Amazon.com is a Top-10 most visited website and the largest online retail site in the world. If a book, film or other information product is not available on Amazon, it probably isn’t available online from any store. But its reputation for low prices and vast selection overshadows yet another reality — the richness and depth of its community, including:
- A community of subject matter experts
- A community of outstanding writers
- A collection of product discovery tools developed for community members
Some could even make the case that Amazon is a social media platform.
A community of experts
Over the last several years, Amazon has built out a collection of tools and features that shoppers can use to promote themselves and their interests. Some are well known, like Amazon Associates, one of the first and most successful internet affiliate programs; others, like Vine Voice are less well known. The point is that these community tools add as much value to the Amazon shopping experience as does Amazon’s reputation for outstanding customer service.
What does this mean to you, the content marketer? There are two ways to take advantage of this community. One is to join it by actively participating. The second is to mine it as a source for experts, ideas, and product information.
Let’s look at five ways to do that:
1. Your public profile
Similar to what you do on other social networks, your public profile is an opportunity to add a photo and pertinent information about yourself and your business. You can choose to make it public or private, but I suggest public if you want to build credibility and increase the chance you will be contacted. Any review you write will be here, and when people click your name they can get more information about you, such as a link to your website or even your email address (should you choose to share it publicly).
Click login, go to Your Account and look under Personalization. Under the heading Community you will see a link to Your Public Profile.
Badges are short descriptions that display just below the user name that qualify and distinguish an Amazon user. Currently there are 17 types of badges in the Amazon system. Examples include “Real Name,” “Top 10 Reviewer,” “Manufacturer,” and “Help Forum Pro.” Many of these are assigned by Amazon based on user participation and contribution.
Amazon is slowly building a community of people who take pride in how they are perceived, and so earning a badge is like having an advertisement for your expertise — it confers credibility on those that earn that badge.
Have you noticed how some customer reviews on Amazon.com are incredibly detailed and thorough? Look under the reviewer’s name to see if they have a badge. Perhaps they do, or they could be striving to earn one of the six reviewer badges. And beyond these six, Amazon has yet another level called Vine Voice. This is an invitation-only program that gives these reviewers advance access to unreleased products for the purpose of writing a review.
Clearly these are good writers and subject matter experts. But you don’t need a badge to stand out — helpful and insightful comments also get noticed. In a recent post, author and music fan David Meerman Scott talked about being contacted by the producers of the Bob Marley biographical film to use one of his concert photos.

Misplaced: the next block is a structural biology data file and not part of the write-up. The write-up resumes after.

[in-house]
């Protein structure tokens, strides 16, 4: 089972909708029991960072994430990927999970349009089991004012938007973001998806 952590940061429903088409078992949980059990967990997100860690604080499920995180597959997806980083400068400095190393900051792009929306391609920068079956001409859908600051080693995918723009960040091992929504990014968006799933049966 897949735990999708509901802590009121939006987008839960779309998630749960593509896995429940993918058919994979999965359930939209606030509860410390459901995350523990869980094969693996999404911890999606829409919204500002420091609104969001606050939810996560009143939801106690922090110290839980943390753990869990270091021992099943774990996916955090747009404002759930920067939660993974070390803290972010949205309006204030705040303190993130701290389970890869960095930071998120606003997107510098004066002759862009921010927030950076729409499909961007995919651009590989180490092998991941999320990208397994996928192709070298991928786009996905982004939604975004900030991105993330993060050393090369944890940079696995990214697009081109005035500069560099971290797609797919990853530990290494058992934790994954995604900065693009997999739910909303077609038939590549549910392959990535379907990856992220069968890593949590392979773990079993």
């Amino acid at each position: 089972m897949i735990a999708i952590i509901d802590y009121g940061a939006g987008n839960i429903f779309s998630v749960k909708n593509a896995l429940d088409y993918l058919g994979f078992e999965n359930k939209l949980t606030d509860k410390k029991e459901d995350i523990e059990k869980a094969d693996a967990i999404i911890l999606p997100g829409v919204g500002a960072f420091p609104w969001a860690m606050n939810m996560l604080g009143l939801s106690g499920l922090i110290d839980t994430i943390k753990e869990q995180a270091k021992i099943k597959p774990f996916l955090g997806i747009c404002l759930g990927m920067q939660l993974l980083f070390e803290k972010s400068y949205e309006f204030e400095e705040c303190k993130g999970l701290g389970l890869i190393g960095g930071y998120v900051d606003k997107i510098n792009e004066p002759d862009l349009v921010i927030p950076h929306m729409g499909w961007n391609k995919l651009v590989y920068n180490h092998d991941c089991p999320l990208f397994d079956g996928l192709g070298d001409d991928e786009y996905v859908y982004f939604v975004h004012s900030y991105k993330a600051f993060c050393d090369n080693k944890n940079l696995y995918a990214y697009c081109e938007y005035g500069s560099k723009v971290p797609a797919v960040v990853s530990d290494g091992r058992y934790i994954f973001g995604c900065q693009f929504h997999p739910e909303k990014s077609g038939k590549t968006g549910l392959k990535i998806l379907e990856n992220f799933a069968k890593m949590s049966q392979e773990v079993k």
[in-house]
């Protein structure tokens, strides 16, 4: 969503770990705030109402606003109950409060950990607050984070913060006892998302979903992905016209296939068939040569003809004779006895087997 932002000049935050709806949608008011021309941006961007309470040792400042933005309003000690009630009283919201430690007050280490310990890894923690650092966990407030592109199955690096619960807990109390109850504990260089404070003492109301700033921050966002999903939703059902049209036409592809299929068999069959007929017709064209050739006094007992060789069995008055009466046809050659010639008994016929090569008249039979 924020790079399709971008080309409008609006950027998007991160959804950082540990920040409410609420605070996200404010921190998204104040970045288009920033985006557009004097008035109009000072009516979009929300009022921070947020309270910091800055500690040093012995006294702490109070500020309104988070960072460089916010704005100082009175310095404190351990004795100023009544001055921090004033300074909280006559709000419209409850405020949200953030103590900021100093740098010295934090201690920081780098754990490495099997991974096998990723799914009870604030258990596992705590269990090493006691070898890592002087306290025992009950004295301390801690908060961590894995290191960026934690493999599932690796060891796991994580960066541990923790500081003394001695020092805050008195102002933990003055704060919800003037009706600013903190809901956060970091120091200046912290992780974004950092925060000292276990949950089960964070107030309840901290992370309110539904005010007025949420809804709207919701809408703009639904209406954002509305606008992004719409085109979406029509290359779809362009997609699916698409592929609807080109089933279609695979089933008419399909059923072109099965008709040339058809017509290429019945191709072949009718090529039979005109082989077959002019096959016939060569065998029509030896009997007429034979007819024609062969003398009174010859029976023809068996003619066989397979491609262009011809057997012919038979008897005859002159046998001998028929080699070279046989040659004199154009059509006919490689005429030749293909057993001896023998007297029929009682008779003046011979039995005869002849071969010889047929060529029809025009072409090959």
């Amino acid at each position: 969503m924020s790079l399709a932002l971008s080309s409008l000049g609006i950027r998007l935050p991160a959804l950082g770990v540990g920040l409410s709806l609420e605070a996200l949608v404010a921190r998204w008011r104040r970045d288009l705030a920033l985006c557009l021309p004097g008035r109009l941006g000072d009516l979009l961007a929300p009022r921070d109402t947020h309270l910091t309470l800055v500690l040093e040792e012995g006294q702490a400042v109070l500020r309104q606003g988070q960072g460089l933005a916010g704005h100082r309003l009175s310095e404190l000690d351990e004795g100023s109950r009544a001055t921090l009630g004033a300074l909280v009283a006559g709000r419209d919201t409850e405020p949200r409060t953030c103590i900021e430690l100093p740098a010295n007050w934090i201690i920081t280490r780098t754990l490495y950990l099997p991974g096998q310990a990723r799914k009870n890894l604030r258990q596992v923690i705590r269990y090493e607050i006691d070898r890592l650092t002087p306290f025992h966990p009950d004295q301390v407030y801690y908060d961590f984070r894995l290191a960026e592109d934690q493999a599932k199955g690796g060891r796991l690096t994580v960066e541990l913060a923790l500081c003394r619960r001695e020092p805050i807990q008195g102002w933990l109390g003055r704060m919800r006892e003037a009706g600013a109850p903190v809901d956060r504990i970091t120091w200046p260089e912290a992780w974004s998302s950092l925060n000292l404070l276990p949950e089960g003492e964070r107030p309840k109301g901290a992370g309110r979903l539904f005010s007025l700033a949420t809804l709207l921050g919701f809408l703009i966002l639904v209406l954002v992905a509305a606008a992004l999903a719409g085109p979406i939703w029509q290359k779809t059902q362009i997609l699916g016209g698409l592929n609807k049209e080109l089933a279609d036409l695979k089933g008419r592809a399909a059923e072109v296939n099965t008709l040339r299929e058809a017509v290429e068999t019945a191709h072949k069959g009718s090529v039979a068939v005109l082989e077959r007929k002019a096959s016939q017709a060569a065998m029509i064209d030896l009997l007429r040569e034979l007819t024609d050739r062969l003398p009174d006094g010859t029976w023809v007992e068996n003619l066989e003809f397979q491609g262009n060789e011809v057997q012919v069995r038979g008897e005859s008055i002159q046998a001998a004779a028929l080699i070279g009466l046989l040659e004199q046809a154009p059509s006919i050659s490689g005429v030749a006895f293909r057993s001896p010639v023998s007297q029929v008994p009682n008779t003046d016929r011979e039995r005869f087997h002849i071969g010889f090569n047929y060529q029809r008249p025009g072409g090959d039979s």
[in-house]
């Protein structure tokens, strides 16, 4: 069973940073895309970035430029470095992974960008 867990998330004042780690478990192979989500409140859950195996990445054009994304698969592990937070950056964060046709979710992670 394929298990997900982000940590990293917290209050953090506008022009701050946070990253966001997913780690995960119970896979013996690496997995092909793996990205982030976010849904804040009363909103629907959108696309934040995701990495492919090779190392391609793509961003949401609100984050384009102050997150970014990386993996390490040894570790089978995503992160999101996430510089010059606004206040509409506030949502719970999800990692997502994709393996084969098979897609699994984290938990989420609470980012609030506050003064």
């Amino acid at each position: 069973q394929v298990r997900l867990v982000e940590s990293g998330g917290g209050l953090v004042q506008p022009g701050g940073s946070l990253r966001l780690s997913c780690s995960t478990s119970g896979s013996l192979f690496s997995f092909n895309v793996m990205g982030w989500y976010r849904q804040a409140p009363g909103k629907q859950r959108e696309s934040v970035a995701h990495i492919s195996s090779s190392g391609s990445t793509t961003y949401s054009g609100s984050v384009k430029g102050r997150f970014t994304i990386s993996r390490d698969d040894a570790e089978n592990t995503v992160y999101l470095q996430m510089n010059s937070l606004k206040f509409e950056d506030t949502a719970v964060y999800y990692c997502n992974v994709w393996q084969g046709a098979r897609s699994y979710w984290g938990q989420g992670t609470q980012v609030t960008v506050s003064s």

Think of a review as a comment on a blog post. Make sure it is well written, fair, and helpful. The more votes it gets for being helpful, the more it helps your visibility.
4. “Listmania” and “So you’d like to…”
These are user-curated lists of products to share with the community. They appear throughout Amazon’s website as a product discovery feature. Both are lists of items you recommend as a collection — often they are books or movies, but they can be lists of any product Amazon sells. The key difference between these two site features is that So you’d like to… guides can have up to 5,000 words, while Listmania is simply a list of products.
Collectively, these live as tabs under Contributions on Your Public Profile. It is another way to build your presence, share your expertise, or discover new, relevant subject matter experts.
What about putting the Amazon community to work on your website? The addition of a store that sells products related to your business may give your visitors a reason to spend more time on your site. You might also make extra money for your efforts.
Amazon aStore is a tool that enables you to build a professional-looking online store that can be embedded within your website or linked to from your website. It does not require any programming skills, and it is part of the Amazon Associates affiliate program.
Put the Amazon community to work for you
It is surprising how much content on Amazon gets indexed by Google. Not just Amazon product content, but community-contributed content, as well. Consider participating in and mining this community for your benefit thusly:
- Embrace your Amazon presence and treat it like you would any other social media platform.
- Need a subject matter expert or writer? Look for books that match your subject and then scour the reviews for good writers, or even reach out to the author. Many will have a public presence that makes contacting them easier.
- Contribute. Add your comments to product reviews just like you would to a blog post. And as with any comments, be thoughtful about what you say because it will live forever on the Amazon site.
- Participate in discussion groups. Amazon’s discussion boards are active, and I recently launched an open group on Linkedin called Marketing on Amazon.
These are powerful tools and site features that do not require you to write a book. Use them yourself, but also use them to discover other experts.
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